Home genetics testing leader 23andMe and GSK have teamed up in the drug development business. The two companies have formed an agreement that—in exchange for a $300m investment in 23andMe—affords GSK exclusive rights to develop drugs from the data collected from those who spit into a 23andMe cup. So, here’s the chain of events: you pay money to learn your genetic ancestry or more money to learn your ancestry and some health risks. 23andMe and GSK get your data. 23andMe and GSK develop and commercialize a drug and go all Scrooge McDuck on us. Nice gig if you can get it. To be fair, the consumer has the right to opt out. According to NBC News, Parkinson’s Disease is their first target, so despite this writer casting a little side-eye at the model, it’s still hard to root against them.
We’ve done a full 360 on Zika. In early 2016, the WHO declared Zika to be a “Public Health Emergency of International Concern.” Less than two years later we’re just injecting it into brains willy-nilly to see what it does. To be fair, it does seem to kill glioblastomas pretty effectively, so we’ll give mad scientists a pass this time. Still, the Zika crisis did seem to peter out quickly in the Americas, at least quicker than US government investors expected. Without any real epidemic threat from the virus forthcoming, funding for the government and Sanofi’s vaccine development partnership has dried up. There are still two vaccine candidates from GSK and Takeda in development, but the decision has been criticized as short-sighted.
Wouldn’t it be great to know who’s got the flu and who doesn’t? Well now there’s an app for that. GSK and MIT Connection Science have partnered to create a crowd sourcing app called Flumoji. The data from the app tracks someone’s social interactions and attempts to match that with when they get the flu. Users can also identify within the app how they’re feeling using Emojis to denote their state of health. Better predictive analysis of health crises is critical and apps like Flumoji might help. Please tell me this will work on a Jitterbug.
GlaxoSmithKline PLC’s ViiV Healthcare announced positive Phase III trial results for its new HIV two-drug regimen, which uses GSK’s dolutegravir and Johnson & Johnson’s rilpivirine. The company wants to change the way the patients have been treated for the past several decades by reducing the number of antiretroviral medications used to control the virus. Now the company has evidence to support this two-drug combo is as effective at suppressing the virus as three- and four-drug combinations. Decreasing the number of medications is a positive too because it lowers the potential for side effects, improves patient compliance and could eventually decrease the cost of care…but not yet, because both drugs for the dual regimen are still under patent protection.
Mosquitoes are one of the few creatures in this world where we must ask “Was there a point to this?” While InsightCity can’t explain this insanely wrong turn in evolution, GSK, PATH, and the GAVI Vaccine Alliance are teaming up to combat the blood-sucking treachery. GSK and PATH recently committed to donate the first malaria vaccine candidate -RTS,S- towards a large-scale WHO pilot implementation program in sub-Saharan Africa, researching real-world impact of the game-changing medication. Gavi has announced a $27.5 million donation towards the operation. Sub-Saharan Africa is hit especially hard by the mosquito-transmitted illness resulting in thousands of deaths annually- especially in younger populations. If full funding can be secured by WHO, the program will begin in early 2018. Here are 33 mosquito facts. Because…why not?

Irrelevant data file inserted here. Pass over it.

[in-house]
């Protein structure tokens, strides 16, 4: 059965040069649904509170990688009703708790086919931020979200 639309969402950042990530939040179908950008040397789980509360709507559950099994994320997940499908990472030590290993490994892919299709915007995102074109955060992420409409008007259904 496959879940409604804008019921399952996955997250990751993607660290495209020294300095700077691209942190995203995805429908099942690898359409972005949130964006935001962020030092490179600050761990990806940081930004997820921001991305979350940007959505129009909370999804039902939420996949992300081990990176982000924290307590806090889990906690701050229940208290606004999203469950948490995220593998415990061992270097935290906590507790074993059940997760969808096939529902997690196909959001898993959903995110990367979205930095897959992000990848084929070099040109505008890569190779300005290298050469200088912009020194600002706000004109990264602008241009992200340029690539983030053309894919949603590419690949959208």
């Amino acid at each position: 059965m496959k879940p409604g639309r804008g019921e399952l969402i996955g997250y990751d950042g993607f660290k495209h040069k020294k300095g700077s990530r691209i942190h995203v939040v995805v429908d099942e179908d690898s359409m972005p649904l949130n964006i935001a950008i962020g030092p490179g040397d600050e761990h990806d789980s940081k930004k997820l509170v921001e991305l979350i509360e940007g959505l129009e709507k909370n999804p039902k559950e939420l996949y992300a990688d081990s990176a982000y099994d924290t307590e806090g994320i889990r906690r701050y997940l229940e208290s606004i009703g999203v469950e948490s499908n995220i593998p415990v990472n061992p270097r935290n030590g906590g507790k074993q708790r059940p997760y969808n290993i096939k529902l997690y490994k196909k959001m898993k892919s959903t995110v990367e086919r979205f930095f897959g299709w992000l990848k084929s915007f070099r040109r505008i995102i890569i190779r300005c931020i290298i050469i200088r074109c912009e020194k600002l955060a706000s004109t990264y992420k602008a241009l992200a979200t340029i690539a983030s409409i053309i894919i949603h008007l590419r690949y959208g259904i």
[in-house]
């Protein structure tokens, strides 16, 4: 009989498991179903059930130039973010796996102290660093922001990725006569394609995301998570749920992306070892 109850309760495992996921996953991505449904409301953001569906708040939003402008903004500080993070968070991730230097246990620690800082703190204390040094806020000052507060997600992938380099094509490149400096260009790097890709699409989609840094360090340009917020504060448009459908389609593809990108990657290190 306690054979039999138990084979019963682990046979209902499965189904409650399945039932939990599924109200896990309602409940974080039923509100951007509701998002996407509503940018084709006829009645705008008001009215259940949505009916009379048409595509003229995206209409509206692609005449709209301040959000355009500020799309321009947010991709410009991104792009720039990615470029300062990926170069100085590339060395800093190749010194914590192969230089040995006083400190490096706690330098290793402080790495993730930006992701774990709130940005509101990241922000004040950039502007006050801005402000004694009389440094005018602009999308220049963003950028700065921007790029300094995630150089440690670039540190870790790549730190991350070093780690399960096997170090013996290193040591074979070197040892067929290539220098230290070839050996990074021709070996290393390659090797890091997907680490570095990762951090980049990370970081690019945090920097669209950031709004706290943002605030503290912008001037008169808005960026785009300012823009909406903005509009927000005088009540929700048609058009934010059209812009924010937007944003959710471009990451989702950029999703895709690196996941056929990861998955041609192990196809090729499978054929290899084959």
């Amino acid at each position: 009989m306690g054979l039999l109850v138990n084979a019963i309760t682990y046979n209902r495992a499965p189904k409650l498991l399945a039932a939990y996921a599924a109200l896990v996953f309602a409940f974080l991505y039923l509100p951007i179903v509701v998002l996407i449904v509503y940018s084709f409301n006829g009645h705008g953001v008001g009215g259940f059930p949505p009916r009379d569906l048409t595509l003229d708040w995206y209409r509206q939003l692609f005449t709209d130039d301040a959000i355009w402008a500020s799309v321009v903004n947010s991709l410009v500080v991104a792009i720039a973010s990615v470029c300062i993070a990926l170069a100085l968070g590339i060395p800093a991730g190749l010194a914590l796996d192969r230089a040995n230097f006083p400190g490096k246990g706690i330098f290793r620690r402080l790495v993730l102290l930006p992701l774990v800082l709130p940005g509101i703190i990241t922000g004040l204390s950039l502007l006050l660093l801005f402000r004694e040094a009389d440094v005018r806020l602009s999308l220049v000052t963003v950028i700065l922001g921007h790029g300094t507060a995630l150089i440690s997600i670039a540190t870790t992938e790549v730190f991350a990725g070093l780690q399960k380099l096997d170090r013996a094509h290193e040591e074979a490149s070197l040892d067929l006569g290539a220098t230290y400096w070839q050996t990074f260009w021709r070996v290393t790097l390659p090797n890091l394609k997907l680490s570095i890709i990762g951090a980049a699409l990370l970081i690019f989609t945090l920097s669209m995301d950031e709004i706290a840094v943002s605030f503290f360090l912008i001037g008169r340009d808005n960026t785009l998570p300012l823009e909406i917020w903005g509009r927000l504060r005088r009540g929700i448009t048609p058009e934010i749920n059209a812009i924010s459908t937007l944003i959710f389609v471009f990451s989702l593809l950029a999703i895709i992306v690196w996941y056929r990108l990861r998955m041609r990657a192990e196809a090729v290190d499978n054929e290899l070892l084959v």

Alongside dropping temperatures, The Weather Channel has dropped its new Cold & Flu Tracker across their website and mobile app. The app’s purpose is to provide real-time virus activity to different areas so that users can act to protect themselves from getting sick. In addition to providing cold & flu information, it also provides some valuable marketing data to its sponsor, GlaxoSmithKline. Knowing which areas are most affected could help GSK decide where to ramp up marketing efforts. They can also use their position as the sponsor to offer suggestions on what to do if your area is suddenly hit with an outbreak… like possibly stopping by your local store to pick-up some Theraflu (©GSK). We see what you did there, clever marketers.
Galvani Bioelectronics. No, it is not Italian club music. It’s the new company formed by Verily Life Sciences and pharma giant, GSK. Over the next few years they will invest nearly $700M USD to spearhead the bioelectronic medicine field. That’s a lot of money for a device projected to be smaller than a grain of rice. These miniature, implantable devices are designed to attach to individual nerves to first interpret then correct the irregular electrical signals caused by many chronic diseases. We’re not sure which will hurt more, the arthritis that caused you to get it or the shock you’ll feel every time it kicks in. Ok, we have no idea if it shocks you. Or if it hurts. But it probably does.
Brexit, “bad news” for UK based Pharmaceutical companies, right? Well, if you consider a £275m (~$360m USD) investment by GlaxoSmithKline bad news, then sure. Sir Andrew Witty, CEO of GSK and proponent of the “remain” vote in June’s EU referendum, said that the company will be expanding each of its manufacturing plants located in County Durham, Angus, and Hertfordshire. The investment is expected to create jobs at these expanded sites, and it can be largely credited to the UK’s competitive tax system. Witty, who said leaving the EU would be a mistake explained that the “underlying attractiveness in terms of the UK’s economic strengths and its fiscal environment haven’t changed and that’s why we feel very strongly that this investment makes sense.”